COREY KILGANNON BRINGS INTIMATE TOUR TO LEXINGTON

13-Aug-2019

 

Emerging indie-folk artist, Corey Kilgannon, has built up a considerable fanbase in cities across the country becoming known for radically stripped down sets under bridges to room-quieting performances in packed out venues. Upon the release of his newest album As Above, So Below, Kilgannon is bringing his new music to fans across the country while on tour from August-October.

Kilgannon's new release (August 23), As Above, So Below, is arguably the most politically charged album of his discography yet as he unabashedly addresses a variety of human issues: depression, oppression, feminism, social justices, LGBQT, racism, and many other cultural topics. Drudging up and working through one’s past, while also ruminating on and participating in conversations of our present failings as a country is necessary to holistic humanity, and Kilgannon holds both of these truths so preciously. Each song delves into our country’s darker sides such as racism, the increasing separation between different religious beliefs, our propensity to hideout in our ideological and doctrinal trenches, and concludes with pondering a love that could somehow unite us.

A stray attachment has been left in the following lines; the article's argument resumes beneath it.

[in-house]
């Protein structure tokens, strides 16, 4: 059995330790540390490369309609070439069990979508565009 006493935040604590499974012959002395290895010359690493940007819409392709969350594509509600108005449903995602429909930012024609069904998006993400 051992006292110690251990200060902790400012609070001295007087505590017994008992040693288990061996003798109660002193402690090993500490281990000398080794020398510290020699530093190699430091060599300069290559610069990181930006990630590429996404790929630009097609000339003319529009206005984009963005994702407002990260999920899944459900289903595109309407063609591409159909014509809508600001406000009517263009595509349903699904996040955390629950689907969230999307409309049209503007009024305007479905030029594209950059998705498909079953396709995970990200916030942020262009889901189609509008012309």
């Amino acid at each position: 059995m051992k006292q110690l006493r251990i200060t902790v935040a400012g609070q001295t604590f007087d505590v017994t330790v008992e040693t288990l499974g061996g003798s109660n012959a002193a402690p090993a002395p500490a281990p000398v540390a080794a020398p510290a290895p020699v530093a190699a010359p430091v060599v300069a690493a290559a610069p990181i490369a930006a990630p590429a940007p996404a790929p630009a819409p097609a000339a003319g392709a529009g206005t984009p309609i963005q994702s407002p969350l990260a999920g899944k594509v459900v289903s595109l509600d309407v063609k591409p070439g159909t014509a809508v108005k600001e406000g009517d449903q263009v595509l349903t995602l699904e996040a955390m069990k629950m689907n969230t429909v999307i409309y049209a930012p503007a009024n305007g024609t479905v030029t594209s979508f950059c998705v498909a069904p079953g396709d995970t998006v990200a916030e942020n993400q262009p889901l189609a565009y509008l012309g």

Born in the outskirts of NYC and spending his formative years in Jacksonville Beach, FL, Corey Kilgannon, a 25-year-old emerging indie/folk artist, brings revelations from his examined past, thoughts of the present, and hopes for the future through a voice that ebbs and flows from sweet sensitivity to raw, emotional pleading. Never shying away from difficult topics of discussion, he has silenced and captivated audiences whether they’re listening from The Showbox in Seattle or from a folding chair at an intimate house show. He has shared stages with Jon Foreman, John Paul White, Joseph, Penny & Sparrow, David Ramirez, and Johnnyswim. He brings with him a communal, lonely closeness each and every time he performs. You could call Kilgannon a present-day protest singer, but that might rush to conclusions of an accusatory blame-game style, and would fail to elevate his more unifying call-to-action and call-to-attention approach to his stark honesty. Kilgannon chooses discomfort over accessibility, and self-awareness over self-indulgence. He creates a seemingly paradoxical space of thought-provoking escapism with his music. Throughout all of his discography, Kilgannon reveals to his listeners the at times lonely but crucial nature of belonging to oneself.